Emma Roche

Studio Visit  |  May 2011
Emma Roche works from her purpose built studio at her home near Gorey in Co. Wexford.

Emma describes herself as a painter but says that she does feel the need for a parallel of making work in the studio and the challenge of something else. This varies from being part of a reading group to doing performances to various other things that she feels are outside her comfort zone. This does not directly feed into her work but she does find that there is an indirect response in her paintings.
One of my first questions to Emma was whether there are any particular texts or writers that she finds have an impact on her work. Smiling, Emma pulled out ‘The Right Way to Draw’ by Mark Linley. Emma first came across the book in a primary school and thought that it was a ridiculous book to have in a school. It has become part of Emma’s ongoing research into how we learn and how we are taught. This is one of the pages in it…

The book shows the reader the ‘right’ way to draw as opposed to the ‘wrong’ way. It appealed to her because of its prescriptive nature as it lays out such categorical rules that are to be followed.
When I asked Emma about text-based research she told me that she recently re-read an interview between Marina Abramović and Laurie Anderson in which they talk about Abramović’s transition from painting to performance. It struck Emma that it was such a final and definitive decision and she was intrigued by the way she talks about her ‘final’ painting. Another text Emma returns to a lot is Frank Stella… and the Simulacrum by Peter Halley, written in 1986 for Flash Art. She is also interested in the writing of Jonathan Lasker and Liam Gillick.
Although she reads a wide variety of texts, Emma said that, for her, texts are parallel to her work. She is conscious of the fact that a text can be incorporated into a painting that does not necessarily need it and feels that there can be a clash of two different languages. When a text is presented in parallel to a work or exhibition Emma believes that it can do something in its own right and work with what’s being shown instead of explaining everything about it.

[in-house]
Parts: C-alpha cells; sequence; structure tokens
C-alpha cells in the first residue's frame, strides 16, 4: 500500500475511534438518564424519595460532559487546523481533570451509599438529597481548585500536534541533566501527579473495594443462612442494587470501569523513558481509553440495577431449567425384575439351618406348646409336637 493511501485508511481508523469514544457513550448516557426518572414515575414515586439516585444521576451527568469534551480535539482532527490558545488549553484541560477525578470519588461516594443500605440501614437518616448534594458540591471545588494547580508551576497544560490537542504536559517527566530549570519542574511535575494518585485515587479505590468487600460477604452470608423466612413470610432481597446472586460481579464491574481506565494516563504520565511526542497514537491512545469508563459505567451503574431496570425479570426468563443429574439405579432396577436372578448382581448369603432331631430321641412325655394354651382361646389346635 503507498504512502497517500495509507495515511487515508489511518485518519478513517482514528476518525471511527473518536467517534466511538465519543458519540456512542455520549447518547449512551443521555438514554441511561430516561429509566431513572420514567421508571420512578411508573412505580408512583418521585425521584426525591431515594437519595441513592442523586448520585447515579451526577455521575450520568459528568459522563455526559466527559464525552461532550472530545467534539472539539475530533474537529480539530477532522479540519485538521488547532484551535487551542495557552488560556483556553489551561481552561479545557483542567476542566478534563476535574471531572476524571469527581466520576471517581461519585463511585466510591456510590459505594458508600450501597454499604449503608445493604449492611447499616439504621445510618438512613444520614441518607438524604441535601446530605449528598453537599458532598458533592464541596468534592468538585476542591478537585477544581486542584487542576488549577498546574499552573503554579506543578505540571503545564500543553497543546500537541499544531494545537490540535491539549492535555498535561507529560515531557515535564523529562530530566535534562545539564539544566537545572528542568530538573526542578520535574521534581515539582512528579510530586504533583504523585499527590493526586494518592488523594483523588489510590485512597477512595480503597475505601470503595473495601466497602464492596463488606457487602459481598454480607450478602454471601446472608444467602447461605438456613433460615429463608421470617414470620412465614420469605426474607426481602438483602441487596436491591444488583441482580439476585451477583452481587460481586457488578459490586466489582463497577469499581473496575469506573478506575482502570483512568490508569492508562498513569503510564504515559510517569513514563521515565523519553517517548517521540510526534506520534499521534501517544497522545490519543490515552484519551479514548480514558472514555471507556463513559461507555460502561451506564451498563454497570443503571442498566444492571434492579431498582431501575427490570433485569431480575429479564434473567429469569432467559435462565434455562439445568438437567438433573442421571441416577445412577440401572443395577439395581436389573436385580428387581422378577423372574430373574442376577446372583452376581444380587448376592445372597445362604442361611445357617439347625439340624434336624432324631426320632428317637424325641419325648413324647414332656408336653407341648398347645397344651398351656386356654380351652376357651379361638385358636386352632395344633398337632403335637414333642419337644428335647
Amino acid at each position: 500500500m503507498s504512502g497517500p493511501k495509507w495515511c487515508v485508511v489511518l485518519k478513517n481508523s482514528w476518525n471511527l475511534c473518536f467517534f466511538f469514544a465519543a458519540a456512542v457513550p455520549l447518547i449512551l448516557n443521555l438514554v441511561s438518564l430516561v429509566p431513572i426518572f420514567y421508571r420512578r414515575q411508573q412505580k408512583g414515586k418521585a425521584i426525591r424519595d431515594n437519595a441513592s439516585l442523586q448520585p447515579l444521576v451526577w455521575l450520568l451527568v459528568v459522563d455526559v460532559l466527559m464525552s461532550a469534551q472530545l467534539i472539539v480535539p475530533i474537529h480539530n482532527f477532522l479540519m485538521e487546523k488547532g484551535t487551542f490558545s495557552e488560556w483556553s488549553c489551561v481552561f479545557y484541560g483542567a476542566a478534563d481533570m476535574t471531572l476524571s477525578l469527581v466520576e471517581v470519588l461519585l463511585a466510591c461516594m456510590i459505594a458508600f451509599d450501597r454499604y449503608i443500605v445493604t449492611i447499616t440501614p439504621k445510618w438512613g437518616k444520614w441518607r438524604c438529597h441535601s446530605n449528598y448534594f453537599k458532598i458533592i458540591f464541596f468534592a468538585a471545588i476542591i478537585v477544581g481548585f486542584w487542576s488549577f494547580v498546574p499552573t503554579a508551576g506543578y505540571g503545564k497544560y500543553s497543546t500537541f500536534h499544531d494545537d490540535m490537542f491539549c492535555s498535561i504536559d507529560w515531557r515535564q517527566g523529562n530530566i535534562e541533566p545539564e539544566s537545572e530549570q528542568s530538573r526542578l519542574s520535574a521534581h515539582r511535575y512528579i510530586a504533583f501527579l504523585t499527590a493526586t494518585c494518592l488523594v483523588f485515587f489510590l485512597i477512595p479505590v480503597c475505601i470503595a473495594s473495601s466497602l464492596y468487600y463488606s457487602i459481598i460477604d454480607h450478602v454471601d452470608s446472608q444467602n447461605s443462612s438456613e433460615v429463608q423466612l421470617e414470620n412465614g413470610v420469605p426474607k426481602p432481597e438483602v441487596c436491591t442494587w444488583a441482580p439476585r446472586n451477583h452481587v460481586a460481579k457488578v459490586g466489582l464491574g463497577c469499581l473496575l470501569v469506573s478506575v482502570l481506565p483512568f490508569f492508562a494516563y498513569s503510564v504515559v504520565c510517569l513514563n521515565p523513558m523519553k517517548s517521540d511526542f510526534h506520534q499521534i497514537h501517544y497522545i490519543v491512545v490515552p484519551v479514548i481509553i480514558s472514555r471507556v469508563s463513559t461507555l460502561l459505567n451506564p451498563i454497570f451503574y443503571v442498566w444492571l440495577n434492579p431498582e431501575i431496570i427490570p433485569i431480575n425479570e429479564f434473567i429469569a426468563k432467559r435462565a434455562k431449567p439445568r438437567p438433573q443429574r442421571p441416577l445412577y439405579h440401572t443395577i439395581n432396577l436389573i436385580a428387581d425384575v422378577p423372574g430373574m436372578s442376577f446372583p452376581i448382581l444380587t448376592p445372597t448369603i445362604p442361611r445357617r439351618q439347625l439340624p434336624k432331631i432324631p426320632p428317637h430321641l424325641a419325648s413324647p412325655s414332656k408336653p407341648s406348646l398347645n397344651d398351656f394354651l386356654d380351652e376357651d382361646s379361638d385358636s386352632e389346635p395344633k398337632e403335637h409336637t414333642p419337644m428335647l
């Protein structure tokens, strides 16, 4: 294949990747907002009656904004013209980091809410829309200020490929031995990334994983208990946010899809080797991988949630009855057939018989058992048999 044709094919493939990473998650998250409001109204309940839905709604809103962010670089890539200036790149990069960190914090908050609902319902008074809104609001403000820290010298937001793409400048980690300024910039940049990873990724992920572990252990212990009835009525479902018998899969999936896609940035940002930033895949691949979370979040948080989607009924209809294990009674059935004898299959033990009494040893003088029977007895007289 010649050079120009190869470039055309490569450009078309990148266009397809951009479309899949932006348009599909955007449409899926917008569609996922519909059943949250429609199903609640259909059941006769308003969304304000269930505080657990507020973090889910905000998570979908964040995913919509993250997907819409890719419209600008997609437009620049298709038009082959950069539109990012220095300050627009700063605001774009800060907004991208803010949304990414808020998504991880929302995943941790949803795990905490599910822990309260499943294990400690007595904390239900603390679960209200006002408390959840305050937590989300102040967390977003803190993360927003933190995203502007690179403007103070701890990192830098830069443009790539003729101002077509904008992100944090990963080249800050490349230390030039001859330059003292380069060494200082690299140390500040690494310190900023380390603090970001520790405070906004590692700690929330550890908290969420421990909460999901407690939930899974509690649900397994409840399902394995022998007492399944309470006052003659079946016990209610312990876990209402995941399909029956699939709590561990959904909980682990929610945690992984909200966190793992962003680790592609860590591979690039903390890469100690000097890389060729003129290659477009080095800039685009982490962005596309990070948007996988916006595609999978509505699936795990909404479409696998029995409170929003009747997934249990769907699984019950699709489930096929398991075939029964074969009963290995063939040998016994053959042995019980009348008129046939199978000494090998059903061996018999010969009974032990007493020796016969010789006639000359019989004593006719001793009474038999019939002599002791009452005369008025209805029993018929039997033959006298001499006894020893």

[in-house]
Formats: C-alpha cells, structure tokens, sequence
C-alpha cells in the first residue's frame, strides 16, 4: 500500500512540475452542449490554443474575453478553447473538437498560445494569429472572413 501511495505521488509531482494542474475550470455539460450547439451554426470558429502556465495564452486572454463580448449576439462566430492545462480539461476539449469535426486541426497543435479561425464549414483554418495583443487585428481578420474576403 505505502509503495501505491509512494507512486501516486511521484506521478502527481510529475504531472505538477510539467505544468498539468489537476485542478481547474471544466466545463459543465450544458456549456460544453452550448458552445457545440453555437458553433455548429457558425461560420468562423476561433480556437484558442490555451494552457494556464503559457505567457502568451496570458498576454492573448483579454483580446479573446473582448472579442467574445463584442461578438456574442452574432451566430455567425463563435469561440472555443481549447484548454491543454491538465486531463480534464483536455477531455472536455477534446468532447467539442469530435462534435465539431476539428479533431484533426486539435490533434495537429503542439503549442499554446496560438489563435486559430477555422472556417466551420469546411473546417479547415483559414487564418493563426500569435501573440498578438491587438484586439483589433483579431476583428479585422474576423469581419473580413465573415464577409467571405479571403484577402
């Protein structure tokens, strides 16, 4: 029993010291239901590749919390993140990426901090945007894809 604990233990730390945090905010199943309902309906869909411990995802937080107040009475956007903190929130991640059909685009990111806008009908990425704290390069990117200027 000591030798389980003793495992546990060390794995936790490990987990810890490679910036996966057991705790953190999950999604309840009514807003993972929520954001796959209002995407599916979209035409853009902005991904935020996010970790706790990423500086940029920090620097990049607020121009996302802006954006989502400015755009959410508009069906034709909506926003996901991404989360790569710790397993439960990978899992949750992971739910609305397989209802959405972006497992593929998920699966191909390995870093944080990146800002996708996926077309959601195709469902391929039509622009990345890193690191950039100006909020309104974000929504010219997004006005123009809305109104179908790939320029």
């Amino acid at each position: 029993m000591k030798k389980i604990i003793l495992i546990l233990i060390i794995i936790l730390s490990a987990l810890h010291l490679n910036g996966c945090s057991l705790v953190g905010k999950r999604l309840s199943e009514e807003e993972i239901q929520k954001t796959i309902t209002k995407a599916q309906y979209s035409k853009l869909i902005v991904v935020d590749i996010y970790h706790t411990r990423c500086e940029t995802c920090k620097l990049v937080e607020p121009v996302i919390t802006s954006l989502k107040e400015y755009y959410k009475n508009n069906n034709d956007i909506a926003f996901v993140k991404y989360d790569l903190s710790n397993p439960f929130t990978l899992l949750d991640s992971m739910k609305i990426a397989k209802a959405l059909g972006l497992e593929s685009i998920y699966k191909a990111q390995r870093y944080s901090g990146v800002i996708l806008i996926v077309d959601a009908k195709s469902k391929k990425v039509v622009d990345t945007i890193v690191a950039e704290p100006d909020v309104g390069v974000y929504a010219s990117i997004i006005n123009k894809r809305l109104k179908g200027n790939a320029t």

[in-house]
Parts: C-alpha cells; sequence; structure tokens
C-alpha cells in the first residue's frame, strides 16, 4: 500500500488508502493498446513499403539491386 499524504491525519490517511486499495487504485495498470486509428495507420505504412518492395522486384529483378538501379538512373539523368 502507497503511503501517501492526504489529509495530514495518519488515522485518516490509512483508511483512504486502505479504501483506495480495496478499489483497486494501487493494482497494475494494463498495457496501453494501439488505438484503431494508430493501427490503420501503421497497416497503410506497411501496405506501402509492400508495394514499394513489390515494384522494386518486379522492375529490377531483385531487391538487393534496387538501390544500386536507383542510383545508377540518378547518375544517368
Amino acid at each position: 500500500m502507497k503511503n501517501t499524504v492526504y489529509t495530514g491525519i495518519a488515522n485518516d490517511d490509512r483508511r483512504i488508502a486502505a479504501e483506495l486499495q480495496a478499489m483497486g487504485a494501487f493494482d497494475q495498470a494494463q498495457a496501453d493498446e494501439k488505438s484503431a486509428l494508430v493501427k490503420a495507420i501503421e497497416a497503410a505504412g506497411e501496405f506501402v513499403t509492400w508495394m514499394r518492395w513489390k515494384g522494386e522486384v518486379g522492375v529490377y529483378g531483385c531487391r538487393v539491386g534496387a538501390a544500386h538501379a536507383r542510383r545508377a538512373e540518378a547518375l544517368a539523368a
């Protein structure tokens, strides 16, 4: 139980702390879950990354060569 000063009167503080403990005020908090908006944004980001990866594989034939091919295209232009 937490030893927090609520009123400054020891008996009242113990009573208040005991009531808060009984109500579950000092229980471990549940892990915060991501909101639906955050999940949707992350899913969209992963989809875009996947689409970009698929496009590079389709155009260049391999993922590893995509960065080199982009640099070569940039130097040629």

Having seen two performance pieces by Emma – ‘Art on the Balcony’ at the RDS and ‘Public Gesture’ in The LAB – where the process of the work was public, I asked her whether process as work or having a public process was important to her. Although she said that the processes in these two performances were not her processes she did say that the whole production of them was her assessment of something. They’re commenting on dumbing things down. This was especially prevalent in her performance in The LAB where she had built a home-made ‘factory’ in the exhibition space. Paint brushes connected to rotating handles were moved by a ‘factory worker’ and the result was a painting. In most of her work Emma is more interested in the viewer having the opportunity to try and guess the processes rather than her being prescriptive and saying ‘this is how I made the work’.
As is evidenced by her previous knitted paintings, Emma is interested in “marrying a material with a process that it is not supposed to go through”. She is “trying to push the materials or break them or see how far they can go before they break”. She plans to bring this further with the introduction of tapestry to her work. This new direction has reopened some older processes for Emma. She remembers that as a child one of the most basic things you learn with tapestry is grids. It’s stitch by stitch, square by square. She finds that through her work she always comes back to grids: “They’re one of the most basic things that you’ll see in the history of painting.”